Richard:  There are several, okay. And they all have a different goal. So for example, I think if you're working B2B sales, you need to have sales navigator. And again, I'm independent from LinkedIn. LinkedIn is not paying me. Unfortunately, they're not paying any commission on all the people I've literally like brought to the sales navigator seat, but it has some use advantages. Huge, no? You have like additional filters. You have smart links. You can see more in-depth insights in how the relation networks are built. And then you have the connection with your CRM, whether it's Salesforce or Microsoft Dynamics or HubSpot. So those systems are communicating, which in terms of efficiency is also very important. If it comes to creating content, I'm using For the moment, it's a free tool. I think they're going to charge next month. But it's a tool that enables you to create drafts whenever you have the time to create posts. So you can create multiple drafts. It's a tool that provides you with analytics so you can see which post, which format, how do I road them work the best in order to like step up your content game. But it also now has AI implemented. So you can also get like based on AI, you can literally get help in creating like a post faster. So you have your keywords, you write like a draft, and then you turn into the tool and say like, Hey, optimize this tool for this kind of audience. Um, I'm also using a tool slide, tax Um, just for example, I get like about 10 potential clients visiting my profile a day visiting. So I'm talking about marketing directors, sales directors, sales managers. And, uh, the majority of them, they are not inviting me, but I want, I want them. to be in my network because then that's where they start to see my content. So I have this text expander, which is a template tool where I can like readily like click on the profile and then just by having three fields that I can personalize, I can, I can respond really quick to all the profile visits. So it's not automation. Okay. Because I'm, I'm usually against automation, but it's a template that, and I have like 30 or 40 in LinkedIn that Every engagement signal that happens, I can respond to very quickly and I can write a message in 10 seconds, which normally would take me like a minute.

Brendan:  I've been writing notes on some of these tools. So Navigator, I think, is one that, to your point, is you got to have it. And then authored up, I think, was one you mentioned in terms of content creation. And then the last one, I wasn't able to capture it, but it was really around how do you understand who is going to your profile that could be a prospect who's not necessarily connecting with you. Could you say that tool again?

Richard:  It's text and there are there are specific engagement signals like somebody's visiting from your target audience. A potential client is visiting your profile, a potential client starts to follow you. A potential client has liked your post but has done nothing furthermore. So just like your post. Those signals, well, you can leave them or you can follow them up and say, Hey, Brennan, I just saw you liking my pose about regeneration via LinkedIn. Let's connect because in this way we see more of each other's pose and we can like, you know, support each other. And then if you follow up with the right, right personalized message on these signals, you expand your network with your target audience. That's basically where I use TextExpander for.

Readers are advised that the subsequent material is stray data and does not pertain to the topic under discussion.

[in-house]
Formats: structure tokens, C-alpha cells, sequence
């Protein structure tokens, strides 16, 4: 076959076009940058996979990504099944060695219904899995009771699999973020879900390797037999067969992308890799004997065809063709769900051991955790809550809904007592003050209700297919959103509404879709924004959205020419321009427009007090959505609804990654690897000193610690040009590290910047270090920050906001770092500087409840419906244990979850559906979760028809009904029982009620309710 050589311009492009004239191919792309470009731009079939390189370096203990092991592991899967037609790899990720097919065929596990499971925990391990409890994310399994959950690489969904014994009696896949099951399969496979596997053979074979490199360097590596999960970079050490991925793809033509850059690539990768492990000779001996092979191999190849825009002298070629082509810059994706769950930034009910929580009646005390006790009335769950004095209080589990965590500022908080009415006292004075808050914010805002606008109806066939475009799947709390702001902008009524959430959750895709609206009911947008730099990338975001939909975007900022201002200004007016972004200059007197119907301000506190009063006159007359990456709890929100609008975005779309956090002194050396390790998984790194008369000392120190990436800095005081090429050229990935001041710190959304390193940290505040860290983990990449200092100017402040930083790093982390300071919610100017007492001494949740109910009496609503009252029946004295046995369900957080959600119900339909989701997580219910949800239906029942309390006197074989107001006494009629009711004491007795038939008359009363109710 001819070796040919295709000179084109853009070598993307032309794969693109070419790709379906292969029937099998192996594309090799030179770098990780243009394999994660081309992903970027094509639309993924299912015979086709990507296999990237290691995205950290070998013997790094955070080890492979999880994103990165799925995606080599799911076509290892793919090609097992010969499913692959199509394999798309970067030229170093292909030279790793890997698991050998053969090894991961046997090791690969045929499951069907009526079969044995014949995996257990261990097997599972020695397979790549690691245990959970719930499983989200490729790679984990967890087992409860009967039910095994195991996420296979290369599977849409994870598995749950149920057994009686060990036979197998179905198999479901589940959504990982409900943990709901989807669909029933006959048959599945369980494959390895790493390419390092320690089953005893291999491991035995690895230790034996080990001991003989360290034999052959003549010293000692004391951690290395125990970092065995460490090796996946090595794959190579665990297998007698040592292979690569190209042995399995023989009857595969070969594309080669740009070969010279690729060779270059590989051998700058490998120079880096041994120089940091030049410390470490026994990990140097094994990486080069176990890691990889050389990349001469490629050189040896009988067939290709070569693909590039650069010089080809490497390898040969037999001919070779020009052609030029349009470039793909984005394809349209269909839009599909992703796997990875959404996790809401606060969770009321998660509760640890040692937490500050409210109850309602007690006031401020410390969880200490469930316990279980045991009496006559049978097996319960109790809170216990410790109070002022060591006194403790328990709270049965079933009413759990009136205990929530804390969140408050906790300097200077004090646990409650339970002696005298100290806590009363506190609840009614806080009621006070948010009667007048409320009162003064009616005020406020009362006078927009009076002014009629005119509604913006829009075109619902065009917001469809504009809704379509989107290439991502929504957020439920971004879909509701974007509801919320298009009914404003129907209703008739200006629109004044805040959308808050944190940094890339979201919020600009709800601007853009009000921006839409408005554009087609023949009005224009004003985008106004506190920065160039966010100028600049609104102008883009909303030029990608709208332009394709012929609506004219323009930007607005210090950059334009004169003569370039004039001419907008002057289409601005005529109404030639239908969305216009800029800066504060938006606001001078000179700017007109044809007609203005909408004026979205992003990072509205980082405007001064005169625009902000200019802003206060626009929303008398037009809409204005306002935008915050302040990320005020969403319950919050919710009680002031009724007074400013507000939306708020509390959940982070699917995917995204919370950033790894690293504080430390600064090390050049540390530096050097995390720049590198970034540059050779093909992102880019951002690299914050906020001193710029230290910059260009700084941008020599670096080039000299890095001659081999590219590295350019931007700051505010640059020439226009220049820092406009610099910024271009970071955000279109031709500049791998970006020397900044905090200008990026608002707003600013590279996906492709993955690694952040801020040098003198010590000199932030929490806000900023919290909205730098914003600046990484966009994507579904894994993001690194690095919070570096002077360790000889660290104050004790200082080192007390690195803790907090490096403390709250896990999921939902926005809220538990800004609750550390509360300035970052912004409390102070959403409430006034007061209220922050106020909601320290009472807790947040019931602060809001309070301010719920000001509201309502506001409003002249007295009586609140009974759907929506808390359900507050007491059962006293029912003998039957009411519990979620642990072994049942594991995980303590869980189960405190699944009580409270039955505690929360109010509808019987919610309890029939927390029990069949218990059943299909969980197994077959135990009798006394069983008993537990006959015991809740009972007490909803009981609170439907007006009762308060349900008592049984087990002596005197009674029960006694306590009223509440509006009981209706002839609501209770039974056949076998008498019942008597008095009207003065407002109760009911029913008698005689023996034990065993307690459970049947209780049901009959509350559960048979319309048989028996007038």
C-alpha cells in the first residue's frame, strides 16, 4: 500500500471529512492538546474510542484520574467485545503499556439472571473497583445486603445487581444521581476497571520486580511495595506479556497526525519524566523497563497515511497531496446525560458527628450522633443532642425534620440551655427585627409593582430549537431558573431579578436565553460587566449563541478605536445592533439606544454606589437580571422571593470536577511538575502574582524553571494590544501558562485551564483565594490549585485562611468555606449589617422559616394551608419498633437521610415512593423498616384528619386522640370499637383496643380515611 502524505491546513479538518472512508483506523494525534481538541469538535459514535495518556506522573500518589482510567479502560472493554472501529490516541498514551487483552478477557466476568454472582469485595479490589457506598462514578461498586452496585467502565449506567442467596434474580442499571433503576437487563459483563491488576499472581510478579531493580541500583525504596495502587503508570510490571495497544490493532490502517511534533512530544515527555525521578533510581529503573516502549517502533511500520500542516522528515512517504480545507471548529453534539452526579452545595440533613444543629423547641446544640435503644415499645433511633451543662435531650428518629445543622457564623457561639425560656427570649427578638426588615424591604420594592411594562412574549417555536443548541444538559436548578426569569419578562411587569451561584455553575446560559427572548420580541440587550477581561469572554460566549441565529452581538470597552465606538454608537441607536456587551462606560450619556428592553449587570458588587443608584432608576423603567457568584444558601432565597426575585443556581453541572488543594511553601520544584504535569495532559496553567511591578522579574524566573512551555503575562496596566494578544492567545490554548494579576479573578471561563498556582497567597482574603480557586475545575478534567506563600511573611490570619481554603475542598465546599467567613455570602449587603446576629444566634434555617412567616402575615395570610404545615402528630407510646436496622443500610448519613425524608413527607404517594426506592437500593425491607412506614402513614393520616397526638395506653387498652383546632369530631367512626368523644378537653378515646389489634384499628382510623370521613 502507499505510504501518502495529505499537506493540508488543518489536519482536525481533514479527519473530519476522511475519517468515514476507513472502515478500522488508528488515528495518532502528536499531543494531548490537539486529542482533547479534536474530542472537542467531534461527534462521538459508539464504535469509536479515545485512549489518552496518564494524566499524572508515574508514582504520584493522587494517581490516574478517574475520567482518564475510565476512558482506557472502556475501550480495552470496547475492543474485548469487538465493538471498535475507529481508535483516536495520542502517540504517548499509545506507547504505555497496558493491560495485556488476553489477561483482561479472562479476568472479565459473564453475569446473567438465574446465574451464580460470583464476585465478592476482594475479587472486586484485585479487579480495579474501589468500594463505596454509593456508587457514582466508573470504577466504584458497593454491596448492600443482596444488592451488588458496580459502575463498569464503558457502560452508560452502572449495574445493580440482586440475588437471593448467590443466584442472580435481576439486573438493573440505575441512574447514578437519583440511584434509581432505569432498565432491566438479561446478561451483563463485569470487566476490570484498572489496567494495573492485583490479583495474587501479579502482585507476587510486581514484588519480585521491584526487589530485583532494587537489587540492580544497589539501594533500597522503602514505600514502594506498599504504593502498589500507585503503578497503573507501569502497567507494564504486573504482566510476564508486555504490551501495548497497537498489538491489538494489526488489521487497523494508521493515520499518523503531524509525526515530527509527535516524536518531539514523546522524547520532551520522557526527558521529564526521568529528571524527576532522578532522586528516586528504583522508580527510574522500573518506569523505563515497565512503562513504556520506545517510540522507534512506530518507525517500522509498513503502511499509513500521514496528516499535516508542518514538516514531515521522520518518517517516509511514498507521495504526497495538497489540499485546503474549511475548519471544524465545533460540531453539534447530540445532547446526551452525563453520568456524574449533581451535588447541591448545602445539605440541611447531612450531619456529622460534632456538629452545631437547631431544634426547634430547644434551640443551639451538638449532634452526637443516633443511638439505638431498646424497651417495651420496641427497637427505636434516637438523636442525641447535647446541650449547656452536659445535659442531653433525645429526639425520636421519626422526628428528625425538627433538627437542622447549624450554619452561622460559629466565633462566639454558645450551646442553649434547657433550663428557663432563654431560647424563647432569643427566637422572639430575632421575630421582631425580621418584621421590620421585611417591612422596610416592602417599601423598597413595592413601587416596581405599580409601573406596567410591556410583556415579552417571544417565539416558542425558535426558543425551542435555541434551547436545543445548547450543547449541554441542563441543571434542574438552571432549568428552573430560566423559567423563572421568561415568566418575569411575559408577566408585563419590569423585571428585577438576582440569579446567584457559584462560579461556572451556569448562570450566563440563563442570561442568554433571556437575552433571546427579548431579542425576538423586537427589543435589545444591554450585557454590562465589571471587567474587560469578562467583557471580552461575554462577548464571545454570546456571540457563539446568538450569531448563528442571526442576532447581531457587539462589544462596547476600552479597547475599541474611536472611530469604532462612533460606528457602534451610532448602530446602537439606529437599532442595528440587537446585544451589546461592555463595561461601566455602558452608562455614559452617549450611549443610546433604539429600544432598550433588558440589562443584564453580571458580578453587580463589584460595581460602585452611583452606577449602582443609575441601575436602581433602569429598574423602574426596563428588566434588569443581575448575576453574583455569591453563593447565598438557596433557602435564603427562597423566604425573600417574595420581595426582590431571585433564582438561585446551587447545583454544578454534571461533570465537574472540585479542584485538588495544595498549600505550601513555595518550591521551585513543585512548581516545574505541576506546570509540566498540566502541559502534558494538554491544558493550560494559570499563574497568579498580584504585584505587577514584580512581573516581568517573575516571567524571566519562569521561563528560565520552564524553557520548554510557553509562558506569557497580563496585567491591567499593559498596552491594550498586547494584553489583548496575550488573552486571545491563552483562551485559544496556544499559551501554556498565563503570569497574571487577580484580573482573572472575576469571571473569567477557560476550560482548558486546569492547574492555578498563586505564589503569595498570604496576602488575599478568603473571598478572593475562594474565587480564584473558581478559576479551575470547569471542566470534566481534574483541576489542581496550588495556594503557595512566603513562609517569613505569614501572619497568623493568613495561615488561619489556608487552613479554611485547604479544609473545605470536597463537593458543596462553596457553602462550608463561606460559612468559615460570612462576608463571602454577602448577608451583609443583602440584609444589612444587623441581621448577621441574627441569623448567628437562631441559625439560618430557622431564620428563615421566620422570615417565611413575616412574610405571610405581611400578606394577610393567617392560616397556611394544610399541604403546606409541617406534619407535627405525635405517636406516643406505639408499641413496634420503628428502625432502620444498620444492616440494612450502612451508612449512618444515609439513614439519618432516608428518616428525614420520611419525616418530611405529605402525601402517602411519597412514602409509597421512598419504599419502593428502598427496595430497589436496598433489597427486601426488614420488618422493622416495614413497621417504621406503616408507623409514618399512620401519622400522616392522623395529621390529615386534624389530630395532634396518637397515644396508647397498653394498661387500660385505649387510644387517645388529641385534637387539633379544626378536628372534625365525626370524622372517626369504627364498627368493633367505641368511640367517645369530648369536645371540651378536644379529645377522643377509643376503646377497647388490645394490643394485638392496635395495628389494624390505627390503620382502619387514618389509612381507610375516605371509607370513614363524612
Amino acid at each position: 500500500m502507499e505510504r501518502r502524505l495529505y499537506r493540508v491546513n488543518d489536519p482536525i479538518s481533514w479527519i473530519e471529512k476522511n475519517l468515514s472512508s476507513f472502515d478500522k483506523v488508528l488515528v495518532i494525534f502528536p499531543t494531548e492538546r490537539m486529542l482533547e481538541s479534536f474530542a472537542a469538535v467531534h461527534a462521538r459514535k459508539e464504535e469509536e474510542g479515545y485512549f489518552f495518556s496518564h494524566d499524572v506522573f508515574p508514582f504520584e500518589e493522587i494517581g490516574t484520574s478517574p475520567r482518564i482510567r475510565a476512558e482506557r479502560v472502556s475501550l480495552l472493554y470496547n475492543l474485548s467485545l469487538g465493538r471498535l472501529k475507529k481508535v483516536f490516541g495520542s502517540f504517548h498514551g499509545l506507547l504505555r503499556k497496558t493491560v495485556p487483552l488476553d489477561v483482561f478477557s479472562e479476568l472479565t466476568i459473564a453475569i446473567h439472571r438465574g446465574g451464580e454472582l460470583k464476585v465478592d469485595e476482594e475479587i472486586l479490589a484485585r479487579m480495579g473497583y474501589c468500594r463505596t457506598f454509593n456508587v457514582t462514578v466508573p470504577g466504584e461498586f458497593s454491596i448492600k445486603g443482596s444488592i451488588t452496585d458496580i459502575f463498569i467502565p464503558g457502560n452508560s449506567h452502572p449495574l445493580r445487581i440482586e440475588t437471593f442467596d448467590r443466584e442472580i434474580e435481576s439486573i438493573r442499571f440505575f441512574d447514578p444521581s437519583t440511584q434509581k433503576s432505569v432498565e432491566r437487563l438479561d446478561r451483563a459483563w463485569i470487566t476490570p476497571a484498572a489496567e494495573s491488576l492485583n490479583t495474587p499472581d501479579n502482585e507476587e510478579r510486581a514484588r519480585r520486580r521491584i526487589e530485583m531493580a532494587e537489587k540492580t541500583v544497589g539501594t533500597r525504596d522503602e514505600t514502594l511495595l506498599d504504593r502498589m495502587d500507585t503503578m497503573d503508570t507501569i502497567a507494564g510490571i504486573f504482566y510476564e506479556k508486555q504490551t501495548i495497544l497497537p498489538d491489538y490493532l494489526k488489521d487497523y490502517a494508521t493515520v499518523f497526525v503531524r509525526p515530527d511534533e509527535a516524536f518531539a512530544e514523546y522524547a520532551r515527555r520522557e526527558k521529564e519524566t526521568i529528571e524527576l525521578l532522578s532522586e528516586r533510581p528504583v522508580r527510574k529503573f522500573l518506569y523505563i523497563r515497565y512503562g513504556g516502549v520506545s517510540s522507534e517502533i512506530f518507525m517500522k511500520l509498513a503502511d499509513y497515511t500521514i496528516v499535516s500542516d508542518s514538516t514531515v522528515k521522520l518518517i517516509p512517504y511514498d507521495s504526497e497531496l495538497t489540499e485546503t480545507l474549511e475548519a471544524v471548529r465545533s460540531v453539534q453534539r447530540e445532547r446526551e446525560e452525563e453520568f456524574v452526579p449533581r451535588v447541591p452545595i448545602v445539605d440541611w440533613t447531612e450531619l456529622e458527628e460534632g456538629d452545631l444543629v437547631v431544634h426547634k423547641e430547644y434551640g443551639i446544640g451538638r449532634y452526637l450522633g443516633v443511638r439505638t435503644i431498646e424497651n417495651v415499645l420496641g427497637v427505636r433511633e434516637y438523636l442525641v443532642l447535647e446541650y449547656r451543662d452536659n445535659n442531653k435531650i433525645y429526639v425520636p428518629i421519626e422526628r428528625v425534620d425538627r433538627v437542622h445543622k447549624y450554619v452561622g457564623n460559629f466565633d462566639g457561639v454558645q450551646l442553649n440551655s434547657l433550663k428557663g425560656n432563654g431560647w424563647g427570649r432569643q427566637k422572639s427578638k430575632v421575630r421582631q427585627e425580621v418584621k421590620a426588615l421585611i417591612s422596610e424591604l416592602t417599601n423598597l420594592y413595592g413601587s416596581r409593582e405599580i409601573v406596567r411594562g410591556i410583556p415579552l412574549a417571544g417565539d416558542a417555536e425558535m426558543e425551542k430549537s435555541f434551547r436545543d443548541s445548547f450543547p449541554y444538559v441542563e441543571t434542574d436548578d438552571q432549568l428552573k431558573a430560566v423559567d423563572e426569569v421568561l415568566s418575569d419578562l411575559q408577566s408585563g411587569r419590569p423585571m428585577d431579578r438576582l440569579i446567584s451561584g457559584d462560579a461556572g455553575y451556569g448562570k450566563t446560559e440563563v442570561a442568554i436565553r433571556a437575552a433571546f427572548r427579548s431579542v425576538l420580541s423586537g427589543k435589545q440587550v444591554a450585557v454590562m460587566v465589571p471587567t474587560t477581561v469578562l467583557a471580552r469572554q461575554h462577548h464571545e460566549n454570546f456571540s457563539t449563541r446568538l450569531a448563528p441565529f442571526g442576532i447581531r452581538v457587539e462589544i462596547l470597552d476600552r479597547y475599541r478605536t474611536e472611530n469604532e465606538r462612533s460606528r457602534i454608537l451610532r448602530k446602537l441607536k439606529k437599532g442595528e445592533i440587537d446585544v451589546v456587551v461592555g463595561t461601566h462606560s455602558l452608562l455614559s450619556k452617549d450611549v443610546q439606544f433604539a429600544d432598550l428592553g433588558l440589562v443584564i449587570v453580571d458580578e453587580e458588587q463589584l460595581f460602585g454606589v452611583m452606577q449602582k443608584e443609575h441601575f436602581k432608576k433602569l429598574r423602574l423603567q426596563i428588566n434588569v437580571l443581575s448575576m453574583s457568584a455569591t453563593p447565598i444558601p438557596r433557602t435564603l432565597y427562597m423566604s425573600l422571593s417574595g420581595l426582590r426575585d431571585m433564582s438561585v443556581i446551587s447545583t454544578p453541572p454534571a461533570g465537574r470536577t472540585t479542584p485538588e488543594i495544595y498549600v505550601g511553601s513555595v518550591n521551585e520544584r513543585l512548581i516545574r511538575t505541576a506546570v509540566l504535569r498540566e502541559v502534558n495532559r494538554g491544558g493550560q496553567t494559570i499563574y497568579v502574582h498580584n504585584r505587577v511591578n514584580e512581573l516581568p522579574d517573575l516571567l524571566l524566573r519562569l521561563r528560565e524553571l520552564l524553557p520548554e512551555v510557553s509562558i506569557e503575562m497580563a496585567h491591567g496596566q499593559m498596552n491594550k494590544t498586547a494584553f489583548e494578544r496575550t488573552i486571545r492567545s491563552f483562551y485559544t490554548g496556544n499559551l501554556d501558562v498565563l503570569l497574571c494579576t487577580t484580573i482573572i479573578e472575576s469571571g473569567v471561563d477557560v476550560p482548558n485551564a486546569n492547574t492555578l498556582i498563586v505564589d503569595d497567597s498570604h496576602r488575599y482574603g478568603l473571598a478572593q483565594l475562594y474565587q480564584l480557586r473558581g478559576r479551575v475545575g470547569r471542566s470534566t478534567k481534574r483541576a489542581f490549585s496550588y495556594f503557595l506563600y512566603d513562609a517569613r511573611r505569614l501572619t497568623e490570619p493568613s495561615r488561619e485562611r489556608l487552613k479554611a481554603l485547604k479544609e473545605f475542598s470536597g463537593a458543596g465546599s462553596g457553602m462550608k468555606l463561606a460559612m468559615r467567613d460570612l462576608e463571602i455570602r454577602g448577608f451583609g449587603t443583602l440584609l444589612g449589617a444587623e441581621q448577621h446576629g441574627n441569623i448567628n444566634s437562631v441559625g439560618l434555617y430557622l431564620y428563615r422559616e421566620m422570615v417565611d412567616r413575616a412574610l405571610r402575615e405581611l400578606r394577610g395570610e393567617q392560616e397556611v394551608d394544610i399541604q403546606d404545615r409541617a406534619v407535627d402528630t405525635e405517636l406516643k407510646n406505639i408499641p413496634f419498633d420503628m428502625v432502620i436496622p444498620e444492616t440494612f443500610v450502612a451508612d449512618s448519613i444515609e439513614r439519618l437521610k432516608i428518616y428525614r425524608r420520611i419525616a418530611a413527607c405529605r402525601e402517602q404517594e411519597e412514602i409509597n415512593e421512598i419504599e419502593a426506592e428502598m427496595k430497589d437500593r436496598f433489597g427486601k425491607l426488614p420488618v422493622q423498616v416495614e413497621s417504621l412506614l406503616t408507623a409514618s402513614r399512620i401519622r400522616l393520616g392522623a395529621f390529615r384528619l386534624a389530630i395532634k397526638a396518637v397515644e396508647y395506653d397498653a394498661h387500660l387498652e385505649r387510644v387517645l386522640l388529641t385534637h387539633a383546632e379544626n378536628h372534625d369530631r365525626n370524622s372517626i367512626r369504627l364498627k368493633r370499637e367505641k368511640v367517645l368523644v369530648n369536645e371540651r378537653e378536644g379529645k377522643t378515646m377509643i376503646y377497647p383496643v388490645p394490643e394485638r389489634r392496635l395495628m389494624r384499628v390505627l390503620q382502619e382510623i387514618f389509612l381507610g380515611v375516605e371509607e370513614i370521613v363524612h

Brendan:  Love it. Well, Richard, I've enjoyed the opportunity for us to connect on some of the LinkedIn hacks that you've seen be successful for your clients. And I think this is a good segue to just say, as a final lap, if our audience says, hey, I understand why I need to invest in LinkedIn, but I don't necessarily know, I'm overwhelmed with the how. How can they engage with you or your business to learn more about leveraging your expertise?

Richard:  Well, whenever they have questions, I would like to invite them to turn to LinkedIn, Richard van der Blom to visit my profile, send me a connection request, maybe mention this podcast and, or go to my profile on LinkedIn. In my featured section, as I told you, there is a calendar link. They can book a 15 minute call where they can ask their questions and I can explain to them how we normally work with companies that require some additional support. And what we do, like I told you, Brendan, is we help them to either build a strategy for LinkedIn and sales or to improve the sales strategy with regards to LinkedIn. And we do that with consultancy and training. And company size doesn't matter. Target audience doesn't matter because we have 14 years of experience in all kinds of domestic markets, industries. So we know what works and what doesn't work.

Brendan:  Well, I know for me, there'll be some next steps that I'll be taking. I mean, I think the link, putting in your meeting link into the profile header is a really good hack. And then looking at the authored up for me, to your point, when you talk about consistency over frequency is really important. You know, I've been trying to get three every week for the last few months, which can feel very overwhelming. And so having a tool that can help you is really exciting. So I appreciate those two tips. Jeremy, thanks for coming on the podcast. I really do appreciate it. I know our audience will find value in it. So thank you so much. And I know our audience will know where to find you. So go to LinkedIn and look up Richard and get more tips and tricks from him.

Richard:  Cool. Thank you for having me. Thank you.

Brendan:  Thank you, I'll stay in touch.